Statistically speaking, older people are as likely to be irritable as younger people. In fact, studies show seniors are relatively happy and patient due to a phenomenon known as the Positivity Effect, as people tend to remember the good over the bad. However, while emotional outbursts can happen at any age, elderly people may be more prone to them due to naturally occurring diminished impulse control.
If you notice your elderly loved one becoming increasingly moody and unpleasant, it may be a symptom of another ailment rather than a permanent personality trait. Below we describe five root causes that may be causing your aging parent or loved one to act out. Determining the problem can help you bring them peace and improve your relationship. Possible issues include:
1. Hormonal changes. First, our dopamine levels decline as we age, making elderly people susceptible to dopamine-deficient depression. It’s also well known that declining estrogen levels during menopause, along with resulting physical changes can cause women to experience irritability, sadness and anxiety. Men also experience hormonal changes. The gradual decrease in testosterone, known as andropause, is often accompanied by emotional imbalance as well as physical changes, from general loss of fitness, to baldness, erectile dysfunction, weight gain, etc., and has been increasingly linked to depression. And, while women tend to exhibit “low mood” or cope by talking to their support group, men are more likely to mask depression with anger, hence the proverbial angry old man syndrome.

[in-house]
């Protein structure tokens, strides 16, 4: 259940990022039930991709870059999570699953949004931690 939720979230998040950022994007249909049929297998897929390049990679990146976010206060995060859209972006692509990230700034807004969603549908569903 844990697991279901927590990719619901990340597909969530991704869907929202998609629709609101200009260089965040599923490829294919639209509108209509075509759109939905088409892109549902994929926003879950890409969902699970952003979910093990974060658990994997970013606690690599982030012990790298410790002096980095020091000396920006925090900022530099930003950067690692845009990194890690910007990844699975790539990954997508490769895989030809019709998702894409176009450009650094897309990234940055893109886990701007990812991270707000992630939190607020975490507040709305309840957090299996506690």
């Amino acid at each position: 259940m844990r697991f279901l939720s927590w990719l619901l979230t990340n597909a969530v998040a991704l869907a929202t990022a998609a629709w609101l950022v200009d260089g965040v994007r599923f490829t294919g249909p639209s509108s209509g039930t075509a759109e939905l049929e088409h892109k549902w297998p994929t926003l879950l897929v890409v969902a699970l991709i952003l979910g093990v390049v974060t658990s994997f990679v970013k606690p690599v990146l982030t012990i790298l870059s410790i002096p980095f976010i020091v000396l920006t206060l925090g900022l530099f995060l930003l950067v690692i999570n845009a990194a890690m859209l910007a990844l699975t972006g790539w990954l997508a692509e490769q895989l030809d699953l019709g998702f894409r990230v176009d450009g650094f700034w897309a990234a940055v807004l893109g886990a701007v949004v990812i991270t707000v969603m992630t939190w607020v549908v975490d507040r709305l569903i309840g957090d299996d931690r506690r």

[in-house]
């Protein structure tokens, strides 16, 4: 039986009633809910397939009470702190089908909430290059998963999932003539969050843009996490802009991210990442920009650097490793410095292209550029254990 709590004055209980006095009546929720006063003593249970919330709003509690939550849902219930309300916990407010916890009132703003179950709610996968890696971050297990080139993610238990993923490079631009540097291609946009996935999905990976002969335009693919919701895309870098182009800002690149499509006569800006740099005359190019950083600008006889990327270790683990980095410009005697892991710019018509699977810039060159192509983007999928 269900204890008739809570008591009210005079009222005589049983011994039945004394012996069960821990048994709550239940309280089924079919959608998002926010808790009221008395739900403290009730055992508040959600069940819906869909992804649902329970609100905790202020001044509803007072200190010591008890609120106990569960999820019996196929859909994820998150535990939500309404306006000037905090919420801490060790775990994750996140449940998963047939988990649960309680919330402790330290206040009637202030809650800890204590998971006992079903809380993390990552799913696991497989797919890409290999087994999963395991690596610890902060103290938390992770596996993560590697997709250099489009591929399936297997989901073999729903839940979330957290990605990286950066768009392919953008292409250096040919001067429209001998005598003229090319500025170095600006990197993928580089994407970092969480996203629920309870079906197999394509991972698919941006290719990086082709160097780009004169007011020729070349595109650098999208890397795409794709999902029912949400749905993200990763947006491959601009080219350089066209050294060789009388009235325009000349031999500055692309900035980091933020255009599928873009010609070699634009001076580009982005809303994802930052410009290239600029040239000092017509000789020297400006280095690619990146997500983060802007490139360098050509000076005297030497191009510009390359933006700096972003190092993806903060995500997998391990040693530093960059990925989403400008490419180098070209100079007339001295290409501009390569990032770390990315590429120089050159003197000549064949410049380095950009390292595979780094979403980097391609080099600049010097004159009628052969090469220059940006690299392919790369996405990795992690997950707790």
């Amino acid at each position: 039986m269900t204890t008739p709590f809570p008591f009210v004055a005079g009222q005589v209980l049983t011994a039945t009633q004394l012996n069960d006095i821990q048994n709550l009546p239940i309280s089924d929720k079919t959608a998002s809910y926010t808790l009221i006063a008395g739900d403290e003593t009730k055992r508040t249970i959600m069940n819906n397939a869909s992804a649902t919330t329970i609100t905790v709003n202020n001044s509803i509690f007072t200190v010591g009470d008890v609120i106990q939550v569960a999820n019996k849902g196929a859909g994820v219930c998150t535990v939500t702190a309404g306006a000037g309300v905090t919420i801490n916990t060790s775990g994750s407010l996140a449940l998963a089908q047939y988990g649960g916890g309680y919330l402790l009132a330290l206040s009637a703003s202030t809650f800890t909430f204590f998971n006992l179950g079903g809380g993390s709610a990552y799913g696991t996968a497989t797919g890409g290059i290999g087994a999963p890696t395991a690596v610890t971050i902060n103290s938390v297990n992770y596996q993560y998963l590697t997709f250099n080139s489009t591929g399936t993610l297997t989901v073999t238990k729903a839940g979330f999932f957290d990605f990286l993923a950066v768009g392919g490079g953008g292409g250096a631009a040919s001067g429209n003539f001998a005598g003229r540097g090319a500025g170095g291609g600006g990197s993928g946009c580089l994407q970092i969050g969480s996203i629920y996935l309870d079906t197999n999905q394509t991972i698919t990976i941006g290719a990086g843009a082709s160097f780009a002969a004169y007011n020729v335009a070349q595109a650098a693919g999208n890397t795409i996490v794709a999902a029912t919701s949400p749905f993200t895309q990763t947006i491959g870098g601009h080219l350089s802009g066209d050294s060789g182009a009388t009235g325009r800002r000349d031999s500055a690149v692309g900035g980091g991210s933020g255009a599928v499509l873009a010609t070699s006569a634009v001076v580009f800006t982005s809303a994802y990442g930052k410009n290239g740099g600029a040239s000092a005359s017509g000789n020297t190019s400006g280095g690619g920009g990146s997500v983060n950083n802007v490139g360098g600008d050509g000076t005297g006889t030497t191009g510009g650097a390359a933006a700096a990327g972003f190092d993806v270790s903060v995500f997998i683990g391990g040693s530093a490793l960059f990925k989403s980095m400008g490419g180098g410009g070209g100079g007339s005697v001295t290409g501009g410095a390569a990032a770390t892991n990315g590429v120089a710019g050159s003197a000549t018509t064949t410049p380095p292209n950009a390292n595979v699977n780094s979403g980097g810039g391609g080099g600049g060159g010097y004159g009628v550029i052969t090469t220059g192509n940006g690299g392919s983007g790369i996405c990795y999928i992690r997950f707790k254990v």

2. Physical ailments and chronic pain. As we age, our bodies deteriorate and we’re no longer as active as we once were. Seniors often experience multiple ailments, from weak eyesight and diminished hearing to weakened immune systems and heart or breathing issues. Pain, especially chronic pain, and the resulting lack of sleep and fatigue can further exacerbate the issue. Moreover, certain prescription medications can interact with each other causing mood swings and emotional outbursts.
3. Dementia. Mood changes have been shown to be early signs of Alzheimer’s disease and are common in many types of dementia, especially as disease progresses.
4. Loneliness. A third of older adults in the U.S suffer from social isolation and loneliness. This can be particularly severe when they live alone and experience losses as their circle of friends becomes smaller. Even when seniors don’t live alone, busy lifestyles and constant demands on our time mean seniors get limited meaningful quality time with us. This affects not only their emotional wellbeing but also, eventually, their social skills.
5. Changing world. Accepting change is hard. Even if seniors can deal with physical changes to their bodies, they also must adapt to challenging social roles. Post-retirement routines, rapidly changing consumer trends that require online appointments, bill-paying, product-ordering and delivery arrangements, rideshare apps, and constantly changing tech devices may gradually overwhelm them or make them feel like they no longer belong.
Your awareness and compassionate action can help bring peace and new possibility for the senior you love.